Every Friday night is the same around here: I’m hungry, the internet has me down, and I demand an early dinner.

For years, the husband and I earmarked Friday as date night. We grabbed a geriatric meal at the local Mexican place before seeing a movie. And, because my life unfolds online, I would bring the world with me and tweet about my margaritas and guacamole.

It was a fun phase of our lives. Having “geriatric Mexican” made me feel like I was having a moment with my husband and my readers.

But then our favorite Mexican joint shut down. We shopped our business around but couldn’t find a place that made us as happy. Also, movies started to suck. We’re in peak TV, right now, and all the good stuff is happening at home. I have no interest in seeing Logan or any other depressing movie out there.

So, our new ritual is to have no idea what we’re doing on Friday night. Maybe we’ll do Mexican, but sometimes we get Himalayan or Thai. And we don’t always see a movie because our DVR is full of good shows, plus we have Amazon Prime and Netflix. We watched Crazy Ex-Girlfriend and we both liked it, which is unusual.

I’m a big fan of rituals when they serve me. Finding a routine in my life hasn’t been routine at all — it’s been liberating to know that good stuff is on my calendar. We visit the same places in North Carolina to see farms and goats and even lavender fields. I feed the cats at the same time each day and have standing names for those rituals — noshes, boo boo kitty crunchies, and poo poo party (don’t ask). And during the summer months, I try to drive to the beach on a weekly basis.

But rituals can get stale. When the calendar serves itself instead of serving me, or when I become attached to the ritual and not the reason behind the ritual, it’s time to change things up.

I can’t say no to geriatric dinners entirely, just like I know you can’t ditch the routine of carpool or making school lunches. I won’t tell you to take a different route to school or break the golden rule of parenting and pack Lunchables, but maybe there’s one thing you always do that needs revisiting.

As for me, it’s Friday and I have no idea where I’m going to eat dinner. Last week, we ate Mexican food at 8:30 PM instead of 6:30 PM. There were no kids or elderly people in the restaurant, which was shocking. I’m not sure how I felt about it. If rituals are commitments we make to show the world what’s important, let it be known that I’m starving on Friday nights by 6:30 PM.

I don’t live in Spain where it’s okay to eat late. I’m not French, so I don’t snack lightly all day and have a great dinner with wine. I didn’t vote for Trump — and I don’t have a huge chip on my shoulder about the coastal elitists in America — but I want my dinner and a margarita while it’s still light outside. I don’t want to be judged about it, either.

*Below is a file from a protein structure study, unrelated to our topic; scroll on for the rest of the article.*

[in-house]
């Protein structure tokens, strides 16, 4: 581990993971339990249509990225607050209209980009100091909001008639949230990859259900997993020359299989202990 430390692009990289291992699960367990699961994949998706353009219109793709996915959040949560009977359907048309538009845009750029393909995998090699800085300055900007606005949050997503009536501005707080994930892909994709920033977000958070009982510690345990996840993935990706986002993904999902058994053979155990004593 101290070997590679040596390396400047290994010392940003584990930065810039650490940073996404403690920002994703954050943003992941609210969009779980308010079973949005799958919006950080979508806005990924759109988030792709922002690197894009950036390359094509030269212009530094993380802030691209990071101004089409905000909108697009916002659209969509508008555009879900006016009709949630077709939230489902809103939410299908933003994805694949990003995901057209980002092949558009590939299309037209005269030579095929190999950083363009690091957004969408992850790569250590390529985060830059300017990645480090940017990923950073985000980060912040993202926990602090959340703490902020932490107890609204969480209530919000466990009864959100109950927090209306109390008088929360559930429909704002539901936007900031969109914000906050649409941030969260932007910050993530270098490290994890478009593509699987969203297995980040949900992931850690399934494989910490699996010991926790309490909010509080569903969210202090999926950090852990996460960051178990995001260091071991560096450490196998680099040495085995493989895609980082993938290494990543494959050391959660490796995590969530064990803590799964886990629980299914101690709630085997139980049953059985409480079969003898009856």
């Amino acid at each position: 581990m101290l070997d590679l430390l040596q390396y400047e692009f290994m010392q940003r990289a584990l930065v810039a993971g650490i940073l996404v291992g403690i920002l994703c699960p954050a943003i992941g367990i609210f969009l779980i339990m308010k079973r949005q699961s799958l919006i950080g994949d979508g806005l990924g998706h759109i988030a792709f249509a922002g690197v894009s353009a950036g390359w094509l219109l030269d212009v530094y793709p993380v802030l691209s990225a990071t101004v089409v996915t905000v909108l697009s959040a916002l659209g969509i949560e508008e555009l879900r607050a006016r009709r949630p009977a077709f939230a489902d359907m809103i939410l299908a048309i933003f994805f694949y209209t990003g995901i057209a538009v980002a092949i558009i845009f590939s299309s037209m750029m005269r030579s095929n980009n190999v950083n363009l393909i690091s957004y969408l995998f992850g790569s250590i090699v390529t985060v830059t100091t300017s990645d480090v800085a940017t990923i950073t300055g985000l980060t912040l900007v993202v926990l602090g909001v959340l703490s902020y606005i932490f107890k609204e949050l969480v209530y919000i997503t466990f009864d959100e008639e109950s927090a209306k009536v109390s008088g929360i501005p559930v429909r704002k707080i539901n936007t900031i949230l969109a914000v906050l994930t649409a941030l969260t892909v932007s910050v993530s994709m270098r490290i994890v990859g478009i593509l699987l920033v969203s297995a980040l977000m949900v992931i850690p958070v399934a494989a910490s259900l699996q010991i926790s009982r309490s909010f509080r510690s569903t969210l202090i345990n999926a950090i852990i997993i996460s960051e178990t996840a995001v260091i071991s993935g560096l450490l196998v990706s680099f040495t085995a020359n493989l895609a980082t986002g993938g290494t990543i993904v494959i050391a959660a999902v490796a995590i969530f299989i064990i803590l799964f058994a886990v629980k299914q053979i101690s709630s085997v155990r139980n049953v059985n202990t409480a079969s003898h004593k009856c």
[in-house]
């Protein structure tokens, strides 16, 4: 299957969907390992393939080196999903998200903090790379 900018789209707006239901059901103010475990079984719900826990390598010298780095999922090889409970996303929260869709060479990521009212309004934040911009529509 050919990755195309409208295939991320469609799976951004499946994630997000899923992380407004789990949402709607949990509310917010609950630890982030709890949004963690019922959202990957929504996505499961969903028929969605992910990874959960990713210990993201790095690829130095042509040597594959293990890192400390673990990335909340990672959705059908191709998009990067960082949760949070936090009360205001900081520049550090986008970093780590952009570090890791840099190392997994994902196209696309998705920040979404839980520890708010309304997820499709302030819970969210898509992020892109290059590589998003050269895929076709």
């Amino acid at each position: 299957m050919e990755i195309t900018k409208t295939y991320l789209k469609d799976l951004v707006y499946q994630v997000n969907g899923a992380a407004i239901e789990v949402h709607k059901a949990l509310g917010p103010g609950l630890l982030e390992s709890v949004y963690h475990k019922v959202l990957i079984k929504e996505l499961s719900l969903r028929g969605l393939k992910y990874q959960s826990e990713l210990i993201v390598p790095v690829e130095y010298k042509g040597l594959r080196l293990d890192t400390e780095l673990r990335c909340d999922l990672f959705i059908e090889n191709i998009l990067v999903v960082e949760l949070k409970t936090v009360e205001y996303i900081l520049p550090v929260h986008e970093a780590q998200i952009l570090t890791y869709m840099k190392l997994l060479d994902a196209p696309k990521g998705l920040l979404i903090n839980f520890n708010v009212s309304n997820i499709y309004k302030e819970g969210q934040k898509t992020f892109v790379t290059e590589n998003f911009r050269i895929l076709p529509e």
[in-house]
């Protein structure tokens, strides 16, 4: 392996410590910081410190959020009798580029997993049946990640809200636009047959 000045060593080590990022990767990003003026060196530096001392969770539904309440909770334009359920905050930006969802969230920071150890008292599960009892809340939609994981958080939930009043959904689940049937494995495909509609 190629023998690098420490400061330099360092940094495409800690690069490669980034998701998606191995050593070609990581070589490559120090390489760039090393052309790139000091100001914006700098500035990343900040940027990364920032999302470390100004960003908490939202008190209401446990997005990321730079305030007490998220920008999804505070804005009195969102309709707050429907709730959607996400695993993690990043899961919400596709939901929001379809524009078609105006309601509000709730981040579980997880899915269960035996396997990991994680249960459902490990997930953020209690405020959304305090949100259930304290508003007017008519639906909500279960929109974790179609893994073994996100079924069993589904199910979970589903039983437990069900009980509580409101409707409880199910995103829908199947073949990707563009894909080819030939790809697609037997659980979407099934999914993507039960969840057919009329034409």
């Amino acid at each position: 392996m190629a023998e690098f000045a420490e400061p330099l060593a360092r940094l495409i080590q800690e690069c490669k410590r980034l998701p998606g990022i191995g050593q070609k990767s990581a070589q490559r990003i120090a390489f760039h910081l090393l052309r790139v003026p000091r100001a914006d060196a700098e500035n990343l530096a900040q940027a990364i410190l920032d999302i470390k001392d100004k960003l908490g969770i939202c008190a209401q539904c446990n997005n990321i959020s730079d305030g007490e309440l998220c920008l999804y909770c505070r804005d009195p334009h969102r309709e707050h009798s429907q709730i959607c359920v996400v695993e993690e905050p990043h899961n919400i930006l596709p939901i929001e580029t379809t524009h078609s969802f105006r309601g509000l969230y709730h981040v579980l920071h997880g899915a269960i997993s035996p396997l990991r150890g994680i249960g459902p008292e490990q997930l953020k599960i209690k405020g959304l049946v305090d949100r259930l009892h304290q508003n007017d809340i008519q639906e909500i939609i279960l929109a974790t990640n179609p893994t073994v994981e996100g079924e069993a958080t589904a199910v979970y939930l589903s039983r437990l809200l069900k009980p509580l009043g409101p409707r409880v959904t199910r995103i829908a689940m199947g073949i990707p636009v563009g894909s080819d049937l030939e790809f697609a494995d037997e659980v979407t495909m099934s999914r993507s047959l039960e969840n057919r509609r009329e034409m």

That’s my ritual. That’s my routine. And it makes me happy. It stays!

2 Responses to Rituals
  1. Jennifer Miller

    Ha! Laurie you crack me up. You are so NOT geriatric.

    Wonderful and practical advice about routines – freshen it up when it makes sense and be sure the calendar is serving you, not the other way around.

    Hope your Friday plans are fun tonight!

  2. Martin H Snyder

    Rituals fascinate me. Sometimes when I’m involved in a really good time or I am aware of someone else’s unfolding, I can see proto-rituals forming as people seek to reach for that magic again.

    Of course, there are downside rituals too- the same pattern of argument with someone, or the same forms of procrastination or rationalization when we knowingly don’t do what we should do…

    Also interesting is watching rituals run out of steam- for instance, yacht racing is a dying (or dead) art in many places. The America’s cup for decades in Newport was ritualized, but now Larry Ellison runs it in the Bahamas like X games for middle aged hipsters.

    Sometimes they morph or just the very most important parts become distilled into stories or expectations, like religion in many modern families.

    It seems like one of modern life’s key skills is to be able to invest, de-invest, and share meaning in the making and unmaking of rituals. It’s what we do all day and night….